Invisible children? The need for support groups for siblings of disabled children

Authors


Angie Naylor
Department of Sociological and Psychological Sciences
Edge Hill
St. Helen's Road
Ormskirk
Lancashire L39 4QP
Email: naylora@edgehill.ac.uk

Abstract

Previous research and first-hand experience suggest that a child with a disability can have a profound effect on family life. Although the need for sibling support has been acknowledged in legislation, the implications for non-disabled siblings remain unclear. In this article, Angie Naylor, lecturer in psychology, and Phil Prescott, senior lecturer in childhood and youth studies, both based at Edge Hill, review a number of key themes emerging from the literature on sibling support. They go on to report the findings from an in-depth study of one sibling support group. The work was carried out in partnership with Barnardo's in the north-west of England and involved setting up a sibling support group, in response to an analysis of local need, and evaluating its impact. This research indicates a clear need for further service provision to meet the needs of the siblings of disabled children who attended the scheme. Angie Naylor and Phil Prescott argue for a reinvigorated debate about the needs of such children and champion the importance of listening to children and valuing what they have to say. The results of this small-scale evaluation project have clear implications for future research and, potentially, for policy and practice.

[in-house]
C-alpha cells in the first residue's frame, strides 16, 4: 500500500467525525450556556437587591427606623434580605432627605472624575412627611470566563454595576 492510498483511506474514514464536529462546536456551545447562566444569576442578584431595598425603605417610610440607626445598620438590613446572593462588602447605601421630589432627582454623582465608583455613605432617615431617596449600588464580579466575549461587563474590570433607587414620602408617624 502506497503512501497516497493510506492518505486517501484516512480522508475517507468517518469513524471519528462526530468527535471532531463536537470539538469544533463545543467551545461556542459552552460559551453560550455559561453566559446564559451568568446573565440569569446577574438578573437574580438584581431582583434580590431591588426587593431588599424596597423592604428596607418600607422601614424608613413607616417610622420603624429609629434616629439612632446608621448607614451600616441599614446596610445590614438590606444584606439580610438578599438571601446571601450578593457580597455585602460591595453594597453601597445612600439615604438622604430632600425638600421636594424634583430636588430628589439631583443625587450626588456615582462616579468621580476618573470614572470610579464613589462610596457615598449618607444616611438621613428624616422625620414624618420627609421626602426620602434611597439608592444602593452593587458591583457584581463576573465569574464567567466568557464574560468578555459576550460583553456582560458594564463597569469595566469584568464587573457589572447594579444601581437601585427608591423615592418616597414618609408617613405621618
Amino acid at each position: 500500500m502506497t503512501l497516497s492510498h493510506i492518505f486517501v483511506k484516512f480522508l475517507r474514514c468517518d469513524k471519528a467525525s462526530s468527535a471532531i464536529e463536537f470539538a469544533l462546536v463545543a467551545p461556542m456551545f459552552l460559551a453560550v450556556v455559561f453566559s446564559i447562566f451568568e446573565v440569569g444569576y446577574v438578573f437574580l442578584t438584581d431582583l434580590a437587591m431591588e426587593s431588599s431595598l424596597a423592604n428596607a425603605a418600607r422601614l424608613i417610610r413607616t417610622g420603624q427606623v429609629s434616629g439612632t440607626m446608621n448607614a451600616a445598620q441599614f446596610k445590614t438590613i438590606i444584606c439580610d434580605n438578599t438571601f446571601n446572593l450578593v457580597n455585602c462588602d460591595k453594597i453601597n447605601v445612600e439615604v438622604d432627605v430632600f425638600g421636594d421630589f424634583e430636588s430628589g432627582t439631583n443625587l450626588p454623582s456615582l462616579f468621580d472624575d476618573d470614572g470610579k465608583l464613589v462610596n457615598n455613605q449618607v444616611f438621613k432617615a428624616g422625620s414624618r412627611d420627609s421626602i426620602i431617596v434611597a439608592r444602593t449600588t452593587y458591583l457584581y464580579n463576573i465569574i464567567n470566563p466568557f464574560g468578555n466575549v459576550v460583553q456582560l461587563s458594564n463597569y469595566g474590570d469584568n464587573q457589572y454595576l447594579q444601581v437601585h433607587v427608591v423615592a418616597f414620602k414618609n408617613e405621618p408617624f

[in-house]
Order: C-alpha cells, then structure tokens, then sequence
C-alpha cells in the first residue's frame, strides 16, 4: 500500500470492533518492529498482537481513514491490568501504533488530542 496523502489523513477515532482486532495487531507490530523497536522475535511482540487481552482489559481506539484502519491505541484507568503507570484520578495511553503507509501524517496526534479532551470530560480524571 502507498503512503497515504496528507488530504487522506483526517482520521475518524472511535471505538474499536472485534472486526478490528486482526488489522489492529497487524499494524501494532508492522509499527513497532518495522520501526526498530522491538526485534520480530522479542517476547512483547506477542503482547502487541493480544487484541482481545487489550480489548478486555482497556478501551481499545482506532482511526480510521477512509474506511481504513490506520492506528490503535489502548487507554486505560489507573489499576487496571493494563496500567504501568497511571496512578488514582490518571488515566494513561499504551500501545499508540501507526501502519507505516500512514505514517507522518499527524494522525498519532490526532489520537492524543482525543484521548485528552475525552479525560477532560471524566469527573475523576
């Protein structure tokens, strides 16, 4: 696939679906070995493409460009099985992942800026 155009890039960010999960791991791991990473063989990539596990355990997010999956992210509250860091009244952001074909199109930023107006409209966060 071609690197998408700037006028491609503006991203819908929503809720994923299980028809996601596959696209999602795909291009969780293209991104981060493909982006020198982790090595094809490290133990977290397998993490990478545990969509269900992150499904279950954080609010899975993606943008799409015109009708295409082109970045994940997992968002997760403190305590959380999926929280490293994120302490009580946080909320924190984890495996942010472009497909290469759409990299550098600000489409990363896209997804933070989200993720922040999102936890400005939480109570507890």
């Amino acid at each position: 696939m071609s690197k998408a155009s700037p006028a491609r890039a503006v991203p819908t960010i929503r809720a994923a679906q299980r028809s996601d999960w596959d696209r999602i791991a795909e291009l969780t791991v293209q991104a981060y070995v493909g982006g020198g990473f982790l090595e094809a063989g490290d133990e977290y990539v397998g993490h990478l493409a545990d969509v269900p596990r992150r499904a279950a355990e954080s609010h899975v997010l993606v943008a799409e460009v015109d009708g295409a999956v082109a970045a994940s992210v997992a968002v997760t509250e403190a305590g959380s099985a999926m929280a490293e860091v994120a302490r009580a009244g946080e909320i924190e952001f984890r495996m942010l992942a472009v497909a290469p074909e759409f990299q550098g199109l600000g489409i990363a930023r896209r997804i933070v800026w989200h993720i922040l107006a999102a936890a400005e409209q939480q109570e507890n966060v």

Ancillary